With some notable exceptions (Charlotte's Web, The Cricket in Times Square, Bunnicula, The Mouse and the Motorcycle), I'm usually not that thrilled with chapter books that have animal narrators. I'm not sure just why -- maybe it feels a bit contrived, and maybe the anthropomorphism just goes too far with some books. Hard to say. With picture books, I'm a lot more forgiving, but a chapter book usually has to run at least a little bit on empathy and shared experience, and, well, I've never been a cat or a dog or a mouse, so how should I know what that feels like?
All that goes out the window, though, for a book that marries Dickensian wit with a nice twisty plot, and lines like "Animals carry time in their bones." More, please!
Carmen Agra Deedy and Randall Wright have crafted a pitch-perfect book in The Cheshire Cheese Cat: A Dickens of a Tale. The plot seems straightforward: alley cat Skilley has found the perfect gig at Ye Olde Cheshire Cheese, an inn in the heart of London renowned for its amazing cheese. Since the inn is overrun with mice (see: amazing cheese), Skilley's pretty much got a job for life as far as the humans go. But Skilley is not what he seems, and he'll do anything -- including forming an alliance with a rascally mouse named Pip -- to keep his secret hidden. Enter a villain in the form of skulking, sneaking tomcat Pinch, and an even more mysterious personage in the attic, and you have the makings of a novel that captures the very spirit of Dickens' best.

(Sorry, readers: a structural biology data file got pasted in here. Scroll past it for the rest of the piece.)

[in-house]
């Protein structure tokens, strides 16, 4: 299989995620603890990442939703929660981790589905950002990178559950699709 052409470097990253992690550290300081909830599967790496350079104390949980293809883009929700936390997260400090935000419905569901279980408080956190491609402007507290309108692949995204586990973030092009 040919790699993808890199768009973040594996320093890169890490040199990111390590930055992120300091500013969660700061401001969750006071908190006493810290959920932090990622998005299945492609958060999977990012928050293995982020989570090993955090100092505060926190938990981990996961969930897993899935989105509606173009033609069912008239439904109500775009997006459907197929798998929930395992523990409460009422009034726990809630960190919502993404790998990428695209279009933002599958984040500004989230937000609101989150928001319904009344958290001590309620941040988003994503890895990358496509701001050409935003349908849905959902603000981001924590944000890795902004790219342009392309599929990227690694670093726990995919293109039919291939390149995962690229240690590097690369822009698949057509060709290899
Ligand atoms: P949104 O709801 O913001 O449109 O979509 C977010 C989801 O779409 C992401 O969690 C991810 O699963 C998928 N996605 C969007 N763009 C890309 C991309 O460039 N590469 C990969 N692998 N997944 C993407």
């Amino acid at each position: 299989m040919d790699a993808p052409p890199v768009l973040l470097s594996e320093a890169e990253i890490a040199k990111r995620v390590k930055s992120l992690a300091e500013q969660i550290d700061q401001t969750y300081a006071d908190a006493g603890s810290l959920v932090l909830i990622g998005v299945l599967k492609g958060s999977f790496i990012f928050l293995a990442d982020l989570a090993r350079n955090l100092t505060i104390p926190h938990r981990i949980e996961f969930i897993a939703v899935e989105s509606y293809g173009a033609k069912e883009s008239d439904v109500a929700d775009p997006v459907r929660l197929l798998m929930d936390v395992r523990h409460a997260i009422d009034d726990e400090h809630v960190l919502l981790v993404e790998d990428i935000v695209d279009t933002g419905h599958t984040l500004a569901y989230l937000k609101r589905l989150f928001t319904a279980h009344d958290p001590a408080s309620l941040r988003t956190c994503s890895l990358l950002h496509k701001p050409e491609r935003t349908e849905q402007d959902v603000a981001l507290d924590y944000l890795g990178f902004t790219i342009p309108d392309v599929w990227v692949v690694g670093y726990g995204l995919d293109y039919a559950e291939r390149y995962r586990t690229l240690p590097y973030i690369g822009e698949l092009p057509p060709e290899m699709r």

There's a good bit of authentic dialogue here, which might trip up a less fluent reader. However, this is easily handled with the inclusion of a glossary at the back, which provides a great opportunity to teach a few research skills as well. The illustrations by Barry Moser are moodily evocative and put you right inside the Cheshire Cheese with Skilley and Pip as they flee the domineering cook. I love the addition of illustrations in a book like this, where complex vocabulary and plot combine with plenty of white space and pictures, in a balance that keeps readers from being overwhelmed. The drama builds to an appropriately thrilling climax that is complex enough to satisfy adults but not so hard to grasp that kids will be lost. All in all, a perfect title for reading aloud -- with short enough chapters that "just one more" seems a reasonable request.
Bottom line: if you love Merry Olde England and want to share that with your kids, The Cheshire Cheese Cat is the book for you. But don't be disappointed if they read on ahead -- a book like this is too much fun to hold back!
The Cheshire Cheese Cat by Carmen Agra Deedy & Randall Wright, published by Peachtree Publishers
Sample quote: "He was the best of toms. He was the worst of toms." (Love it!)
Bonus! Read more about how this novel came about on the Peachtree Publishers blog.